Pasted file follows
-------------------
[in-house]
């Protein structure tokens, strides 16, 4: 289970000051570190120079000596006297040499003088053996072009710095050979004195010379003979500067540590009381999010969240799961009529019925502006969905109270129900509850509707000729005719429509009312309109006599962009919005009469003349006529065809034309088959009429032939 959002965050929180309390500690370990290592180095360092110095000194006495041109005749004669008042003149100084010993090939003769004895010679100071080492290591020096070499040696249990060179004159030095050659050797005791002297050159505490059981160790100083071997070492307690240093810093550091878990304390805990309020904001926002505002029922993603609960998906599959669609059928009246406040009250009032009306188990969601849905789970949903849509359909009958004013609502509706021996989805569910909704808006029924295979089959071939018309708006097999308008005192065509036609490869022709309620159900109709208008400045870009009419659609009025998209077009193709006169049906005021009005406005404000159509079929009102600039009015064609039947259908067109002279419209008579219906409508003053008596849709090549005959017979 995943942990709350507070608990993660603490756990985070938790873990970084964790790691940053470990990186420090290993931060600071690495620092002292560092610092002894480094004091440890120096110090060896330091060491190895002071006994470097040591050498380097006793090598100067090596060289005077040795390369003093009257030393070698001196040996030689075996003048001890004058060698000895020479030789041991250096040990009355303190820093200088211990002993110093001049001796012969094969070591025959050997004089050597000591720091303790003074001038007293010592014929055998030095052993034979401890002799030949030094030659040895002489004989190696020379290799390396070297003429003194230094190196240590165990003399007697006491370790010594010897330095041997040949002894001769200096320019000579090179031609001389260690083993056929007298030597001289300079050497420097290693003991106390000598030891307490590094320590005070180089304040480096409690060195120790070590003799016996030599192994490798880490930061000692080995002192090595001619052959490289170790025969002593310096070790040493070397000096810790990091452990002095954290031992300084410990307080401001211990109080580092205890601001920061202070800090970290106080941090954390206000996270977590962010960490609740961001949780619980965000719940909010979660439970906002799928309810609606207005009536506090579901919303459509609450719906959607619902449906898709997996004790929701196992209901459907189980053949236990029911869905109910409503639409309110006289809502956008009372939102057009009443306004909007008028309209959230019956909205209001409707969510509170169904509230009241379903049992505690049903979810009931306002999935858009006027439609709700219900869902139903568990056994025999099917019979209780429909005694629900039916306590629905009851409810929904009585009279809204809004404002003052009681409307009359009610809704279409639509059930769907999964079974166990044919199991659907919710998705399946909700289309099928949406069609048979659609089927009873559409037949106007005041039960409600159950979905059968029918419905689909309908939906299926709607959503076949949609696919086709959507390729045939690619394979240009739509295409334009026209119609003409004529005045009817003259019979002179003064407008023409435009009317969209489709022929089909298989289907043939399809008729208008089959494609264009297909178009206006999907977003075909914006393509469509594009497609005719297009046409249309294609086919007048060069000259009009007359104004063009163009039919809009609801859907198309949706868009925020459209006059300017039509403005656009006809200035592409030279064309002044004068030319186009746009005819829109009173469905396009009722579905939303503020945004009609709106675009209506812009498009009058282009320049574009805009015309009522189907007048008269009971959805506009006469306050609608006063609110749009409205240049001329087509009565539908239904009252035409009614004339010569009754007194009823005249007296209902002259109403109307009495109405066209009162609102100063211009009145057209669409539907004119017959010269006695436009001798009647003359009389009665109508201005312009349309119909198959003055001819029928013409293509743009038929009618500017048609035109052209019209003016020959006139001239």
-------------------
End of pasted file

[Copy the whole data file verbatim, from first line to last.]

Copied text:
[in-house]
């Protein structure tokens, strides 16, 4: 289970000051570190120079000596006297040499003088053996072009710095050979004195010379003979500067540590009381999010969240799961009529019925502006969905109270129900509850509707000729005719429509009312309109006599962009919005009469003349006529065809034309088959009429032939 959002965050929180309390500690370990290592180095360092110095000194006495041109005749004669008042003149100084010993090939003769004895010679100071080492290591020096070499040696249990060179004159030095050659050797005791002297050159505490059981160790100083071997070492307690240093810093550091878990304390805990309020904001926002505002029922993603609960998906599959669609059928009246406040009250009032009306188990969601849905789970949903849509359909009958004013609502509706021996989805569910909704808006029924295979089959071939018309708006097999308008005192065509036609490869022709309620159900109709208008400045870009009419659609009025998209077009193709006169049906005021009005406005404000159509079929009102600039009015064609039947259908067109002279419209008579219906409508003053008596849709090549005959017979 995943942990709350507070608990993660603490756990985070938790873990970084964790790691940053470990990186420090290993931060600071690495620092002292560092610092002894480094004091440890120096110090060896330091060491190895002071006994470097040591050498380097006793090598100067090596060289005077040795390369003093009257030393070698001196040996030689075996003048001890004058060698000895020479030789041991250096040990009355303190820093200088211990002993110093001049001796012969094969070591025959050997004089050597000591720091303790003074001038007293010592014929055998030095052993034979401890002799030949030094030659040895002489004989190696020379290799390396070297003429003194230094190196240590165990003399007697006491370790010594010897330095041997040949002894001769200096320019000579090179031609001389260690083993056929007298030597001289300079050497420097290693003991106390000598030891307490590094320590005070180089304040480096409690060195120790070590003799016996030599192994490798880490930061000692080995002192090595001619052959490289170790025969002593310096070790040493070397000096810790990091452990002095954290031992300084410990307080401001211990109080580092205890601001920061202070800090970290106080941090954390206000996270977590962010960490609740961001949780619980965000719940909010979660439970906002799928309810609606207005009536506090579901919303459509609450719906959607619902449906898709997996004790929701196992209901459907189980053949236990029911869905109910409503639409309110006289809502956008009372939102057009009443306004909007008028309209959230019956909205209001409707969510509170169904509230009241379903049992505690049903979810009931306002999935858009006027439609709700219900869902139903568990056994025999099917019979209780429909005694629900039916306590629905009851409810929904009585009279809204809004404002003052009681409307009359009610809704279409639509059930769907999964079974166990044919199991659907919710998705399946909700289309099928949406069609048979659609089927009873559409037949106007005041039960409600159950979905059968029918419905689909309908939906299926709607959503076949949609696919086709959507390729045939690619394979240009739509295409334009026209119609003409004529005045009817003259019979002179003064407008023409435009009317969209489709022929089909298989289907043939399809008729208008089959494609264009297909178009206006999907977003075909914006393509469509594009497609005719297009046409249309294609086919007048060069000259009009007359104004063009163009039919809009609801859907198309949706868009925020459209006059300017039509403005656009006809200035592409030279064309002044004068030319186009746009005819829109009173469905396009009722579905939303503020945004009609709106675009209506812009498009009058282009320049574009805009015309009522189907007048008269009971959805506009006469306050609608006063609110749009409205240049001329087509009565539908239904009252035409009614004339010569009754007194009823005249007296209902002259109403109307009495109405066209009162609102100063211009009145057209669409539907004119017959010269006695436009001798009647003359009389009665109508201005312009349309119909198959003055001819029928013409293509743009038929009618500017048609035109052209019209003016020959006139001239």